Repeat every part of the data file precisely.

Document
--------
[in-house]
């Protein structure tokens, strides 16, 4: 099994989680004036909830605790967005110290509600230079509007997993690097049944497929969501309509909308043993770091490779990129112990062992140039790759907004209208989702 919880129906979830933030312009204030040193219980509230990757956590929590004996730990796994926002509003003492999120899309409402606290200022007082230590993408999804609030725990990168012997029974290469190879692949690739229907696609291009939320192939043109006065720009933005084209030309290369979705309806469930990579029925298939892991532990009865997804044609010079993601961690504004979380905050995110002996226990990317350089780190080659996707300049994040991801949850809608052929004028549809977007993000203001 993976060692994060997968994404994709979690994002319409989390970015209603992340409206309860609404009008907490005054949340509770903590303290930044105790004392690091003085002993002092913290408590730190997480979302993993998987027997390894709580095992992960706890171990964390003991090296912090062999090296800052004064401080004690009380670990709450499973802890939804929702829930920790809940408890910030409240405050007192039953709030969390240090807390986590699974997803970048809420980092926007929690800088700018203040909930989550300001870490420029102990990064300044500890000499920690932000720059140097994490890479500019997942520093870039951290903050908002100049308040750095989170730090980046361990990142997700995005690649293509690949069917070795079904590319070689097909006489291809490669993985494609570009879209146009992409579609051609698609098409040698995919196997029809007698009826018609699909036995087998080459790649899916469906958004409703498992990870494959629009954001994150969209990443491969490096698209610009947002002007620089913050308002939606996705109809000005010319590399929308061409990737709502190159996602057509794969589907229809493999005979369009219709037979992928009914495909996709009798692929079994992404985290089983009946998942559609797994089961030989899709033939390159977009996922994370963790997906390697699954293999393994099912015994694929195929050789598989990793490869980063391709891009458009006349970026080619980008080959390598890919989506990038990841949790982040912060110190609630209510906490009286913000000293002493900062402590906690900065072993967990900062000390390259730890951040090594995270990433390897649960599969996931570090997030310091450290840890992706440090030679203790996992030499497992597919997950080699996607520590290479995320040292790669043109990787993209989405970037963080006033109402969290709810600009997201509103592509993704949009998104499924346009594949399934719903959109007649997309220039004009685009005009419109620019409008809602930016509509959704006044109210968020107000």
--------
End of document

[in-house]
């Protein structure tokens, strides 16, 4: 099994989680004036909830605790967005110290509600230079509007997993690097049944497929969501309509909308043993770091490779990129112990062992140039790759907004209208989702 919880129906979830933030312009204030040193219980509230990757956590929590004996730990796994926002509003003492999120899309409402606290200022007082230590993408999804609030725990990168012997029974290469190879692949690739229907696609291009939320192939043109006065720009933005084209030309290369979705309806469930990579029925298939892991532990009865997804044609010079993601961690504004979380905050995110002996226990990317350089780190080659996707300049994040991801949850809608052929004028549809977007993000203001 993976060692994060997968994404994709979690994002319409989390970015209603992340409206309860609404009008907490005054949340509770903590303290930044105790004392690091003085002993002092913290408590730190997480979302993993998987027997390894709580095992992960706890171990964390003991090296912090062999090296800052004064401080004690009380670990709450499973802890939804929702829930920790809940408890910030409240405050007192039953709030969390240090807390986590699974997803970048809420980092926007929690800088700018203040909930989550300001870490420029102990990064300044500890000499920690932000720059140097994490890479500019997942520093870039951290903050908002100049308040750095989170730090980046361990990142997700995005690649293509690949069917070795079904590319070689097909006489291809490669993985494609570009879209146009992409579609051609698609098409040698995919196997029809007698009826018609699909036995087998080459790649899916469906958004409703498992990870494959629009954001994150969209990443491969490096698209610009947002002007620089913050308002939606996705109809000005010319590399929308061409990737709502190159996602057509794969589907229809493999005979369009219709037979992928009914495909996709009798692929079994992404985290089983009946998942559609797994089961030989899709033939390159977009996922994370963790997906390697699954293999393994099912015994694929195929050789598989990793490869980063391709891009458009006349970026080619980008080959390598890919989506990038990841949790982040912060110190609630209510906490009286913000000293002493900062402590906690900065072993967990900062000390390259730890951040090594995270990433390897649960599969996931570090997030310091450290840890992706440090030679203790996992030499497992597919997950080699996607520590290479995320040292790669043109990787993209989405970037963080006033109402969290709810600009997201509103592509993704949009998104499924346009594949399934719903959109007649997309220039004009685009005009419109620019409008809602930016509509959704006044109210968020107000």